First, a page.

Congress passed the Older Americans Act (OAA) in 1965 in response to concern by policymakers about a lack of community social services for older persons. The original legislation established authority for grants to States for community planning and social services, research and development projects, and personnel training in the field of aging. The law also established the Administration on Aging (AoA) to administer the newly created grant programs and to serve as the Federal focal point on matters concerning older persons.
Although older individuals may receive services under many other Federal programs, today the OAA is considered to be the major vehicle for the organization and delivery of social and nutrition services to this group and their caregivers. It authorizes a wide array of service programs through a national network of 56 State agencies on aging, 629 area agencies on aging, nearly 20,000 service providers, 244 Tribal organizations, and 2 Native Hawaiian organizations representing 400 Tribes. The OAA also includes community service employment for low-income older Americans; training, research, and demonstration activities in the field of aging; and vulnerable elder rights protection activities.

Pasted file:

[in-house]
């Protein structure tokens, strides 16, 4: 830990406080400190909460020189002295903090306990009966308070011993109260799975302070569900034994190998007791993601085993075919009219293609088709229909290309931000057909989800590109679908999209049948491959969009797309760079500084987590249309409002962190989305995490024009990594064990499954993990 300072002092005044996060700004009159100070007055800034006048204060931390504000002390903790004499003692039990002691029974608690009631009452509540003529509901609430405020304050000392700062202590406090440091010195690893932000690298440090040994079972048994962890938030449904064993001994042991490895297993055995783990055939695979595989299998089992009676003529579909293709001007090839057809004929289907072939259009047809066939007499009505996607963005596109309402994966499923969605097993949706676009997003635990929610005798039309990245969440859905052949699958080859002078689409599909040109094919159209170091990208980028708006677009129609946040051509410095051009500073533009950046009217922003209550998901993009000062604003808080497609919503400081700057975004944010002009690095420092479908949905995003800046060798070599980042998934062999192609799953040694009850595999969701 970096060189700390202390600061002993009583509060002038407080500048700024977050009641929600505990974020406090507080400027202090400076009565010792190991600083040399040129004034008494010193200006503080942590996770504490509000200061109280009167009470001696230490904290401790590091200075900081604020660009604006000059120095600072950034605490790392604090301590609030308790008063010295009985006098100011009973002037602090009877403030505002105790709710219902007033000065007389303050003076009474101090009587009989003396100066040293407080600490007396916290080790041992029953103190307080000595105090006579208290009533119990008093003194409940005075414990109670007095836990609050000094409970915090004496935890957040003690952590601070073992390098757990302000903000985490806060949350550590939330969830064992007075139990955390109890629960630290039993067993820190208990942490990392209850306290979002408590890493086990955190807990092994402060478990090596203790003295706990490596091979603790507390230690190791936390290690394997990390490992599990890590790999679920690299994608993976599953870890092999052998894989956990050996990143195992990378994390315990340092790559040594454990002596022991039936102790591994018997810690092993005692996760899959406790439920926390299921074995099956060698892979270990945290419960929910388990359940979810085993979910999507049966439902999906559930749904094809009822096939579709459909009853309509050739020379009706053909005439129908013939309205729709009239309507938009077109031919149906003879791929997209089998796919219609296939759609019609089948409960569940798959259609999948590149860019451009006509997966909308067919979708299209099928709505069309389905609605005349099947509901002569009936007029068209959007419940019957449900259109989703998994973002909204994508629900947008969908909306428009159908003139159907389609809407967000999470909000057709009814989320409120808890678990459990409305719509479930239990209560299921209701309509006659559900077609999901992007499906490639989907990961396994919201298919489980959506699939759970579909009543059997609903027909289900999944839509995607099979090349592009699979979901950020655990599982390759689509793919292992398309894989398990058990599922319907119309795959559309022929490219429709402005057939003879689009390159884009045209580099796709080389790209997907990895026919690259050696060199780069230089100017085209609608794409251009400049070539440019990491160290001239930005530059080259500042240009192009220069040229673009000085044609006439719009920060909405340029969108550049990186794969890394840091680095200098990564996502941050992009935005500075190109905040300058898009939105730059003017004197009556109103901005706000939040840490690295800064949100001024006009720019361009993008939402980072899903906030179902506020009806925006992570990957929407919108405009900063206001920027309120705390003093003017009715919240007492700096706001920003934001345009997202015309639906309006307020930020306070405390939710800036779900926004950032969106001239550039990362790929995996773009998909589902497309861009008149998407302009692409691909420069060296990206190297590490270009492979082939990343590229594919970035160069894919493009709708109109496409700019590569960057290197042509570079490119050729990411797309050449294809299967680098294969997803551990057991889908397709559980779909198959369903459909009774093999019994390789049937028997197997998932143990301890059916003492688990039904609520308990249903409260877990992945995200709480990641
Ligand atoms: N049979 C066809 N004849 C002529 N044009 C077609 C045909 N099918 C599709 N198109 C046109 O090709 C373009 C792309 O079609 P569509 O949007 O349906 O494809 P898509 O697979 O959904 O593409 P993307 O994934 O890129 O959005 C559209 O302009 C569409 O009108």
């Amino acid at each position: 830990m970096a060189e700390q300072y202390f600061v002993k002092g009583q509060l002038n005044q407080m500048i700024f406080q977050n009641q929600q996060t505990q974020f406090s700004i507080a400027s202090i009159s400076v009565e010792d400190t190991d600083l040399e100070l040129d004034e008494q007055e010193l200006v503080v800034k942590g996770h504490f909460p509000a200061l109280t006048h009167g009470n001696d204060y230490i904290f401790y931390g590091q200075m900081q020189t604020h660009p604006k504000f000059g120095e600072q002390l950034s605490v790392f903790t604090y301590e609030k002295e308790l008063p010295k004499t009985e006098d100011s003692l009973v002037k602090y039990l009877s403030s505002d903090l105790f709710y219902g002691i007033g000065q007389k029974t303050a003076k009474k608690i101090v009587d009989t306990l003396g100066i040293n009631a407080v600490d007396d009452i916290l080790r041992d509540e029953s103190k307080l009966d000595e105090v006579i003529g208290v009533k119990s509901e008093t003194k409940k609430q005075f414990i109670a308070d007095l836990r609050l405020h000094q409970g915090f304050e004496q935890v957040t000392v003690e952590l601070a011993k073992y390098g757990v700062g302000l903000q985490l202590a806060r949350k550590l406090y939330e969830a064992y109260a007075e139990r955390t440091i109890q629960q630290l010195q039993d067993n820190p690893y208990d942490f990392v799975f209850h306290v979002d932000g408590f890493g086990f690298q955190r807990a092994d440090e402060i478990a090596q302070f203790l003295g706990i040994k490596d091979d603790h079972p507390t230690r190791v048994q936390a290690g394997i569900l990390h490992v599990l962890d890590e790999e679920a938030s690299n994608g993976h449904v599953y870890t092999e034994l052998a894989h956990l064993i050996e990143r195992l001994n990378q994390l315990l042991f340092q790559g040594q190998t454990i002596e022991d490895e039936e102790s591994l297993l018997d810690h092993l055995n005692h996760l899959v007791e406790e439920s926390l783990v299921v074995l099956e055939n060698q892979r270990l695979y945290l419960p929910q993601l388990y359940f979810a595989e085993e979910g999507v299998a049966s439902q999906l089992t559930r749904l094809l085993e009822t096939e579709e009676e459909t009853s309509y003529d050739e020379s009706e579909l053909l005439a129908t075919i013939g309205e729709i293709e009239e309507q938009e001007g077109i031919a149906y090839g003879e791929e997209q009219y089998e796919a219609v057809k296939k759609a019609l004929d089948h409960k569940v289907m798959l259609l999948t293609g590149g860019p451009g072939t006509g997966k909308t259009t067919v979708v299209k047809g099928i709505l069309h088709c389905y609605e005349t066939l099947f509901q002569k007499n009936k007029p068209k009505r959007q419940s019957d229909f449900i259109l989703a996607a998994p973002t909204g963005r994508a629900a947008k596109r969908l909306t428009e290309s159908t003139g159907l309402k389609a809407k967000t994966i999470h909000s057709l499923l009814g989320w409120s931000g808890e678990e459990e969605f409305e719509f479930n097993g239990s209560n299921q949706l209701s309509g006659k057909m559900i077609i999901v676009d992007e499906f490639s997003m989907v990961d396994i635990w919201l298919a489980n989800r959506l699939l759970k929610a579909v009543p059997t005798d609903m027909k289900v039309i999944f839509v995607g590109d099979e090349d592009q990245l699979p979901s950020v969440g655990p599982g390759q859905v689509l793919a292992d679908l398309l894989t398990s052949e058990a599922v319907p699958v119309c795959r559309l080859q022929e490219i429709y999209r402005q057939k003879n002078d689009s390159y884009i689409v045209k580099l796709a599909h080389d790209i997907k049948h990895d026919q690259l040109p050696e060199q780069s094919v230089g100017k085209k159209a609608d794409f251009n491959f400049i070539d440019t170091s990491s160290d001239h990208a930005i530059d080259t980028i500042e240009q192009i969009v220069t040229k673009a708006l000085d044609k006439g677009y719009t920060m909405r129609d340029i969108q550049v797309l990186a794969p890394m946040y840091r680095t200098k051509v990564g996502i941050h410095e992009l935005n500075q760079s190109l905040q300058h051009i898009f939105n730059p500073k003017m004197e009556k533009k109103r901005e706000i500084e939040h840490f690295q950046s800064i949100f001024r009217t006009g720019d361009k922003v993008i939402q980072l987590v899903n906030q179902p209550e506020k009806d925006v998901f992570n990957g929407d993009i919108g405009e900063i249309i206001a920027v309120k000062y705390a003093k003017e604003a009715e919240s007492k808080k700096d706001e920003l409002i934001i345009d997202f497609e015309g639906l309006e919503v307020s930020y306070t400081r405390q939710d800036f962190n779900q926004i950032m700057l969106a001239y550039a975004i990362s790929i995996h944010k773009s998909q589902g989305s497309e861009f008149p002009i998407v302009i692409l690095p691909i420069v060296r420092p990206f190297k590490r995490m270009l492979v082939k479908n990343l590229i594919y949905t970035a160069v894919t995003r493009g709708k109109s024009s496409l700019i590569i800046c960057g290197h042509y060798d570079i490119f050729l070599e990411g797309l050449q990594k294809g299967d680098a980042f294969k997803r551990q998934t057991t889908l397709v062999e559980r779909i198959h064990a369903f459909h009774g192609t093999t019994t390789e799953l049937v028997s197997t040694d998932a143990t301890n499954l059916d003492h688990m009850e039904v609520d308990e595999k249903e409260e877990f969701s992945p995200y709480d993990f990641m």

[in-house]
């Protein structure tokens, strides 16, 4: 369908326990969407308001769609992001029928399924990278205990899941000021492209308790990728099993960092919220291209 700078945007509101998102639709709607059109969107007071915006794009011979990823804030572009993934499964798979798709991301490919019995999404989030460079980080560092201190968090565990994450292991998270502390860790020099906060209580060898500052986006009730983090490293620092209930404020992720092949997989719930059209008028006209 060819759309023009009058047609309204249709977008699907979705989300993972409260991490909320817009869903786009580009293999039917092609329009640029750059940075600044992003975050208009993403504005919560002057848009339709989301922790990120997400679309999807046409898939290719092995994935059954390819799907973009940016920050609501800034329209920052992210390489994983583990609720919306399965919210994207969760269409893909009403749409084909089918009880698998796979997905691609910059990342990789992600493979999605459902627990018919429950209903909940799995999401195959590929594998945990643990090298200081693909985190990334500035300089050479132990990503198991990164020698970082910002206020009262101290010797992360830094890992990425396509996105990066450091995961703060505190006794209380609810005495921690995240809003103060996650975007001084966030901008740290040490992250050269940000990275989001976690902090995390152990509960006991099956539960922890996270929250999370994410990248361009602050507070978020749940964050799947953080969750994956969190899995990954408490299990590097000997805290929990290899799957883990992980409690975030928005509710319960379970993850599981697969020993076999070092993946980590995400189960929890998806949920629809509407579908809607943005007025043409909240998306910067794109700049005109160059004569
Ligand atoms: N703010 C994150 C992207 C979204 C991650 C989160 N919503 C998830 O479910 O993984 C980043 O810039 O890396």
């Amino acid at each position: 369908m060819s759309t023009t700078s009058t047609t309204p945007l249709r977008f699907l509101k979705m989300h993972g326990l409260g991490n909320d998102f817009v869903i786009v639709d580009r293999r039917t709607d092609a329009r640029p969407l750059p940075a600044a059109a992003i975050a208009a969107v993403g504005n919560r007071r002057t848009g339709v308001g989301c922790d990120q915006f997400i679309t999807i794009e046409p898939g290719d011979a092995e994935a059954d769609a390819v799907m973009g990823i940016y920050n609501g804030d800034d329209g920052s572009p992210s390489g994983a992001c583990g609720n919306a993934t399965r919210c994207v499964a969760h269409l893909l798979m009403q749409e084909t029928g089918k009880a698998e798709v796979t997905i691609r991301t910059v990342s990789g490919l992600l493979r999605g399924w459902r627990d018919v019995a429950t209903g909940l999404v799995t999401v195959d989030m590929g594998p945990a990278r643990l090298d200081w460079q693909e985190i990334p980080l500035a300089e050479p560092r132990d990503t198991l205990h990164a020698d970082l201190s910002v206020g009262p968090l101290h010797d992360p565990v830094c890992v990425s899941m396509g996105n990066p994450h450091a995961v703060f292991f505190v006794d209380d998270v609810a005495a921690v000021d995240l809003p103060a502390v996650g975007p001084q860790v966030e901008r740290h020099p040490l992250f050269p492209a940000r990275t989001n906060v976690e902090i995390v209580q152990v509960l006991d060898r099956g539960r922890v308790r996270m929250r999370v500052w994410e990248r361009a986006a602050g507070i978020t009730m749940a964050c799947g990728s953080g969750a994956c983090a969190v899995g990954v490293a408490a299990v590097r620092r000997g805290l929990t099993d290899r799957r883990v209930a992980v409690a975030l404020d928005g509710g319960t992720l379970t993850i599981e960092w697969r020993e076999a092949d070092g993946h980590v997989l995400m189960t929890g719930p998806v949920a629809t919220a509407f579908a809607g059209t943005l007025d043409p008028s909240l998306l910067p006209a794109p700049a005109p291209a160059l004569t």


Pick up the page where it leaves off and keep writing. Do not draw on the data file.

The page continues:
In addition to providing home and community-based services, the Older Americans Act is used to ensure equal opportunity to the fair and free enjoyment of: adequate income in retirement, the best possibly physical and mental health services without regard to economic status; suitable housing; restorative and long-term care; opportunity for employment; retirement in health, honor, and dignity; civic, cultural, education, and recreational participation and contribution; efficient community services; immediate benefit from proven research knowledge; freedom, independence, and the exercise of self-determination; and protection against abuse, neglect, and exploitation.
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